John McCain's campaign has released a repackaged "economic plan," which will be the focus of a series of events this week.
I put the term in quotes because it's not so much a "plan" as a hodge-podge of McCain's domestic policy agenda, and it's less about the economy than about the candidate's decision to re-embrace a pledge -- abandoned in April -- to balance the federal budget by the end of his first term.
In fact, the economic and fiscal implications of McCain's "plan" are inextricably entwined, since most of his concrete budget savings depend on highly dubious and very ideological assumptions about the impact of tax cuts on growth, of pro-oil-and-nuke policies on energy costs, and most of all, of subsidies for individual health insurance purchases on health care costs. Moreover, even a cursory glance at the fiscal math of McCain's plan shows a vast number of "magic asterisks" -- vague but savings-rich goals trucked up as proposals, ranging from nondefense budget freezes and "comprehensive reviews" of federal programs to some sort of latter-day peace dividend contingent on "victory" in Iraq and Afghanistan.
But there's one fundamental aspect of McCain's "plan" that ought to be drawing the most immediate attention: nearly all of it would be dead on arrival in the Democratic-controlled Congress that he will definitely face should he be elected president. Barring some wildly unlikely change in the political winds, Democrats will increase their margins in both Houses of Congress, perhaps significantly, as even the most spin-happy Republicans admit. The idea that congressional Democrats are going to even consider health care, energy, or "entitlement reform" policies that are increasingly hard to distinguish from those of George W. Bush is laughable.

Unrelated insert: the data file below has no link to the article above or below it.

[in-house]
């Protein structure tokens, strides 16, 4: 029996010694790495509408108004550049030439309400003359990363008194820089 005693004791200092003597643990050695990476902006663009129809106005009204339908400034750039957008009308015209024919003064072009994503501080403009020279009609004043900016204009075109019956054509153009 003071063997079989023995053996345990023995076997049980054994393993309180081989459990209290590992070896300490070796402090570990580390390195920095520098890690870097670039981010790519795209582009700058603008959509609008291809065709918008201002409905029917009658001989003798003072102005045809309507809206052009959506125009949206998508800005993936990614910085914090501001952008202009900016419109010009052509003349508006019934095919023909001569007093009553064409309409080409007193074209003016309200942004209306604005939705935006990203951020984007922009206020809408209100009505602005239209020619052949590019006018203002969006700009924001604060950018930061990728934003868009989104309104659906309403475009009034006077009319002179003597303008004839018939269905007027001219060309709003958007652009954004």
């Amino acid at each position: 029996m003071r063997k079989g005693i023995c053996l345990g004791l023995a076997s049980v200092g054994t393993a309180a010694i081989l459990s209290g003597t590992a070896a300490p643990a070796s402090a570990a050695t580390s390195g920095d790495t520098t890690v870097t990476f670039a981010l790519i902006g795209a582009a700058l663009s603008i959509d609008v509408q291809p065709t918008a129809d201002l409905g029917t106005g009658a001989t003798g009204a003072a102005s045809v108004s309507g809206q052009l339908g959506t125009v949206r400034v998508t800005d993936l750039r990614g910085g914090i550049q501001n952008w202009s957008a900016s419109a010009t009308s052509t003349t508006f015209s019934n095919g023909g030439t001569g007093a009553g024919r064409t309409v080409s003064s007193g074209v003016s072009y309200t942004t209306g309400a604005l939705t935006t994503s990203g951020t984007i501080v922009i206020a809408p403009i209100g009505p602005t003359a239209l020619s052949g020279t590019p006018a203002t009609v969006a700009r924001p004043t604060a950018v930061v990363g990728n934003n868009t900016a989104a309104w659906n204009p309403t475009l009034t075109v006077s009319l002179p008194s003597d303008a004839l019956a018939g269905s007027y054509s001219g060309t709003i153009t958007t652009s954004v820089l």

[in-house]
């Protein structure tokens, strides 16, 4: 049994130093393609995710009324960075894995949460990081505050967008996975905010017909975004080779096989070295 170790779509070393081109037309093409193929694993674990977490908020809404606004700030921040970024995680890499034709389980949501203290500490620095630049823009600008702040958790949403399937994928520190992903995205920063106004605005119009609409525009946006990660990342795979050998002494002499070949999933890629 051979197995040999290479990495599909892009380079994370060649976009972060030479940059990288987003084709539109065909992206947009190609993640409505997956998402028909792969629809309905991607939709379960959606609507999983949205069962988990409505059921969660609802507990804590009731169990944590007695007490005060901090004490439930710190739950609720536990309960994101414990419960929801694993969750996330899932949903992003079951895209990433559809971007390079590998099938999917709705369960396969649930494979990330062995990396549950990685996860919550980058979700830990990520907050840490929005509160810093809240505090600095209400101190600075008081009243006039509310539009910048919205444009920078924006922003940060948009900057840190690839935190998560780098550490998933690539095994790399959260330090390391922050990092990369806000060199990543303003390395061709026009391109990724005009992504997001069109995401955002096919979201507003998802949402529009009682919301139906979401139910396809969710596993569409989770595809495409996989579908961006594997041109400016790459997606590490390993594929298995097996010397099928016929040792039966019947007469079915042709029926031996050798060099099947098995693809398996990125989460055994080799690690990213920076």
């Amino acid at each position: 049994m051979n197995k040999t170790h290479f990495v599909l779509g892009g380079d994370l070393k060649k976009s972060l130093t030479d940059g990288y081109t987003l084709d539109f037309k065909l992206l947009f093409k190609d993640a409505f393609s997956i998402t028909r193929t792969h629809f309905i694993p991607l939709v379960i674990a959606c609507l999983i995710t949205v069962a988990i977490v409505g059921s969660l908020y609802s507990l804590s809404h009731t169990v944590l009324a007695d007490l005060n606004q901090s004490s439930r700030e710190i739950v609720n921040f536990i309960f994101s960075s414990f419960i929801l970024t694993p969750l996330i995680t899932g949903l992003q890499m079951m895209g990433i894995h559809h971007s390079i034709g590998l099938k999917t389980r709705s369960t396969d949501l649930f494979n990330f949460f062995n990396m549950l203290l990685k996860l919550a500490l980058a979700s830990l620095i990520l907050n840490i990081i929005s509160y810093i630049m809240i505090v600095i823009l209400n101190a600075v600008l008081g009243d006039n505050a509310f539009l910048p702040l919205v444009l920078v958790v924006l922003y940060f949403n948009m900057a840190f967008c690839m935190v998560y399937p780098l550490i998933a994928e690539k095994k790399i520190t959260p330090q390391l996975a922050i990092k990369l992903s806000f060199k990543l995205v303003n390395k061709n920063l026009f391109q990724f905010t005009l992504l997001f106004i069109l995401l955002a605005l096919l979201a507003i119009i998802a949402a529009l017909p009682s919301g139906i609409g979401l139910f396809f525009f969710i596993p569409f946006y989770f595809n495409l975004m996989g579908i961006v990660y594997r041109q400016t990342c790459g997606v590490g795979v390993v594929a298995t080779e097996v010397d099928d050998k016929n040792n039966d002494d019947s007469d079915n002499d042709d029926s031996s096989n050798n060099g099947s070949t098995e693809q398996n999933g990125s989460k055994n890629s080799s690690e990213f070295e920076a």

And that simple reality illustrates the enduring dilemma of the McCain candidacy. He needs an "economic plan" right now in order to deal with the strong impression that his national-security-and-character focused message thinly disguises Bush-style cluelessness or indifference about Americans' economic anxieties. But the overarching thrust of his "plan," and most of the details, appear focused on pleasing conservatives who have convinced themselves that the political disaster of the Bush presidency is mainly attributable to the incumbent's insufficient fidelity to The True Cause, particularly in terms of fiscal policy.
So here we are in July of 2008, and John McCain's still struggling to consolidate his electoral "base," and devoting much of his domestic policy agenda to that effort. Should he somehow win in November, his administration would provide an acid test of the theory that Americans love gridlock.